The phrase "just culture" was popularized in the patient safety lexicon by a report that outlined principles for achieving a culture in which frontline personnel feel comfortable disclosing errors—including their own—while maintaining professional accountability. The examples in the report relate to transfusion safety, but the principles clearly generalize across domains within health care organizations.
Traditionally, health care's culture has held individuals accountable for all errors or mishaps that befall patients under their care. By contrast, a just culture recognizes that individual practitioners should not be held accountable for system failings over which they have no control. A just culture also recognizes many individual or "active" errors represent predictable interactions between human operators and the systems in which they work. However, in contrast to a culture that touts "no blame" as its governing principle, a just culture does not tolerate conscious disregard of clear risks to patients or gross misconduct (e.g., falsifying a record, performing professional duties while intoxicated).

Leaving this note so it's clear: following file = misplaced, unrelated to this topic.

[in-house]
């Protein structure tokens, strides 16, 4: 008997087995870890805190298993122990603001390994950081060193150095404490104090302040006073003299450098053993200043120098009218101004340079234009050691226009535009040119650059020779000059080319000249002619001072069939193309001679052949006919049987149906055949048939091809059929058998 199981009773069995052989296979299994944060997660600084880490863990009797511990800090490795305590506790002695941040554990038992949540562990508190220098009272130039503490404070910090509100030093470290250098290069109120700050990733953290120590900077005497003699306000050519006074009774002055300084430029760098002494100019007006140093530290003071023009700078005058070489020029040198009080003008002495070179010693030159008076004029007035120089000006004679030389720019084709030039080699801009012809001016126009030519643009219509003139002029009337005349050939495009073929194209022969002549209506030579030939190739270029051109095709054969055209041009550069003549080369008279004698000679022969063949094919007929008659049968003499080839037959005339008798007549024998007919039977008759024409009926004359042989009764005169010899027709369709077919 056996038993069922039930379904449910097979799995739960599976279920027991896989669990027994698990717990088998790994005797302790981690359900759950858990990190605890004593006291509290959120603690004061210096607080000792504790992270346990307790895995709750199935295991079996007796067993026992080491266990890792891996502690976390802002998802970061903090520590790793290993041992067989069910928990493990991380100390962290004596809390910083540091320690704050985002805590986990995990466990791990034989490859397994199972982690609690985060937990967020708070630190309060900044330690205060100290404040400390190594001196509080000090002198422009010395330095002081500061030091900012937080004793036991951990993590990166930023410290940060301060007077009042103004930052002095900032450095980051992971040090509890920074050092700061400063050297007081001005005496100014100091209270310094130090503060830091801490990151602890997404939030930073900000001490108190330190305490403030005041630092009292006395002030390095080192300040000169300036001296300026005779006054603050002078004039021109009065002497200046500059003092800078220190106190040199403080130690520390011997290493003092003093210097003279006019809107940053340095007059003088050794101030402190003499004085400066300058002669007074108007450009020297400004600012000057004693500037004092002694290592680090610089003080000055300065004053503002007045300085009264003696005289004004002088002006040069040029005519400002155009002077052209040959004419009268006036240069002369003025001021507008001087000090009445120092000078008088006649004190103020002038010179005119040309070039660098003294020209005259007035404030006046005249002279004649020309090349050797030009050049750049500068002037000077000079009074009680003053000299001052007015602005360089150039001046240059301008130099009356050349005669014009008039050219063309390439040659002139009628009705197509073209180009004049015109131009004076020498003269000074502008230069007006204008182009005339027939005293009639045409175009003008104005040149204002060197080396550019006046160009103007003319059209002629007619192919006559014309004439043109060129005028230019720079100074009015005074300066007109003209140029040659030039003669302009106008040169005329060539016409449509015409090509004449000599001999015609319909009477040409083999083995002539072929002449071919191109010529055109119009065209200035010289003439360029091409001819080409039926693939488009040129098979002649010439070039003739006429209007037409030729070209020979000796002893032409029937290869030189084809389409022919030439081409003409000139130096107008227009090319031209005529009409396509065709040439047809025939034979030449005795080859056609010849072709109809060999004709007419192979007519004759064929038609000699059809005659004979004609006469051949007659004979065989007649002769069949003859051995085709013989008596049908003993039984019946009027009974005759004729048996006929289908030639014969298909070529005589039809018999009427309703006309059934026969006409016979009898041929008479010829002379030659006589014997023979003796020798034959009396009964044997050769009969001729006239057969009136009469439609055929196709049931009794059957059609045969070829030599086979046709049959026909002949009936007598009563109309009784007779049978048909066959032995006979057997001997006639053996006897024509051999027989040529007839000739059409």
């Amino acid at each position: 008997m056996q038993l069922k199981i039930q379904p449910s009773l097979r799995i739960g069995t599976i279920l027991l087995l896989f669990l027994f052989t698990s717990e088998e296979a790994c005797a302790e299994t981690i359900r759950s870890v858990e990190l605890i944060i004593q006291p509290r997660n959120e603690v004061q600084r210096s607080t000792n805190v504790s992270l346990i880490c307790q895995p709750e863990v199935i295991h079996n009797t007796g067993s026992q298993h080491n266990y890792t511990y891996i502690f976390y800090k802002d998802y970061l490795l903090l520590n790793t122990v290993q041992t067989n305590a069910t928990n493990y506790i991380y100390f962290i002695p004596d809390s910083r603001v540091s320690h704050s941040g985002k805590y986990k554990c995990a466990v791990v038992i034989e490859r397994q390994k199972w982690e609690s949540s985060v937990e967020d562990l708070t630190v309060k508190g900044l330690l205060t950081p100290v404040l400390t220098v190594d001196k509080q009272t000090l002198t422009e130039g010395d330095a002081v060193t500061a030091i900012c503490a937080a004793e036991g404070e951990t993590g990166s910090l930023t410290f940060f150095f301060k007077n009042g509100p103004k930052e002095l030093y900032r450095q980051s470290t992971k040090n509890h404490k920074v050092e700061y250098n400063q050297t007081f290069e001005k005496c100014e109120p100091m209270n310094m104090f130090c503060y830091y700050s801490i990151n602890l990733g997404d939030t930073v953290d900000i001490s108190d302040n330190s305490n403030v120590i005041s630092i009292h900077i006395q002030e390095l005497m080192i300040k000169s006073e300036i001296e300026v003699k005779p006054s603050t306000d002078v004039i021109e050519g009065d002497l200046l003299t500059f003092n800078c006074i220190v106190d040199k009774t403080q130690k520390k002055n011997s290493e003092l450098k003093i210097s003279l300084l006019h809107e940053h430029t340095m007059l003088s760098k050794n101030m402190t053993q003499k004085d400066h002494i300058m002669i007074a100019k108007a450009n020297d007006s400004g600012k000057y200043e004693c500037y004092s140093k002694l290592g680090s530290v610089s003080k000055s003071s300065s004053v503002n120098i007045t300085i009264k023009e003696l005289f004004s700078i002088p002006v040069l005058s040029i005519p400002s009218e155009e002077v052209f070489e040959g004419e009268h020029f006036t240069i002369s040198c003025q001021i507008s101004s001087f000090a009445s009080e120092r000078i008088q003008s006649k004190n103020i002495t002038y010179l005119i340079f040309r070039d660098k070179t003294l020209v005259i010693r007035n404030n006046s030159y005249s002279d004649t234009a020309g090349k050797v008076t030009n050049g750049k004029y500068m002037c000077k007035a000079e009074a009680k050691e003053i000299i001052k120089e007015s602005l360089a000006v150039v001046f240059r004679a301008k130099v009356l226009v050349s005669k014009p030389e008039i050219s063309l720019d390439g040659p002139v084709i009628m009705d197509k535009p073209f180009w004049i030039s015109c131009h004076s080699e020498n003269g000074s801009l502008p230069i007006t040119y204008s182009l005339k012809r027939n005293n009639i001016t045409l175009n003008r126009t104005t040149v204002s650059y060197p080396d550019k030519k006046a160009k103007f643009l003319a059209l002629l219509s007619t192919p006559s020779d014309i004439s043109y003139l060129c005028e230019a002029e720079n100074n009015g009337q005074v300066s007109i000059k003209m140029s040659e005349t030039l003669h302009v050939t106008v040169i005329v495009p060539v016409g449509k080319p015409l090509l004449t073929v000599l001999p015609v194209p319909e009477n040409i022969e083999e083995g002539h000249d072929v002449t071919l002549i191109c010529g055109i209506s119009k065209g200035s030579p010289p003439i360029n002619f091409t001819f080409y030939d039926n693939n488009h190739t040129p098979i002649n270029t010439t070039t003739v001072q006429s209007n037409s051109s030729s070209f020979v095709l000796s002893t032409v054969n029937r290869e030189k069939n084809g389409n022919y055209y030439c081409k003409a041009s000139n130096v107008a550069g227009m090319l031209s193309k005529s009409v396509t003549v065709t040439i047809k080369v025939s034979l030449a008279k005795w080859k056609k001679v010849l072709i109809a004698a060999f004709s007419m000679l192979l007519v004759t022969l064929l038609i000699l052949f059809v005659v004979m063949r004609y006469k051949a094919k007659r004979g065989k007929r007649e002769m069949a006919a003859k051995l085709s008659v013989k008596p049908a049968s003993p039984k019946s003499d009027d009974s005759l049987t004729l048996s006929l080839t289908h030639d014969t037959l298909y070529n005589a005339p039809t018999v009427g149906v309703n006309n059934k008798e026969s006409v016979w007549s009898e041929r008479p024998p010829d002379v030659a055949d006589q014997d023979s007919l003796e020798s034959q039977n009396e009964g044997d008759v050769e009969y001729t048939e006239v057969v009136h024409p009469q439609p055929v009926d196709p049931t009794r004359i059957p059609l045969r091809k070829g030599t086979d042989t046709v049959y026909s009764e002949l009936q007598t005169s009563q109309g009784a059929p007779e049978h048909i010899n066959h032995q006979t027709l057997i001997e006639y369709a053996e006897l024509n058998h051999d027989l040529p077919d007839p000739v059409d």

In summary, a just culture recognizes that competent professionals make mistakes and acknowledges that even competent professionals will develop unhealthy norms (shortcuts, "routine rule violations"), but has zero tolerance for reckless behavior.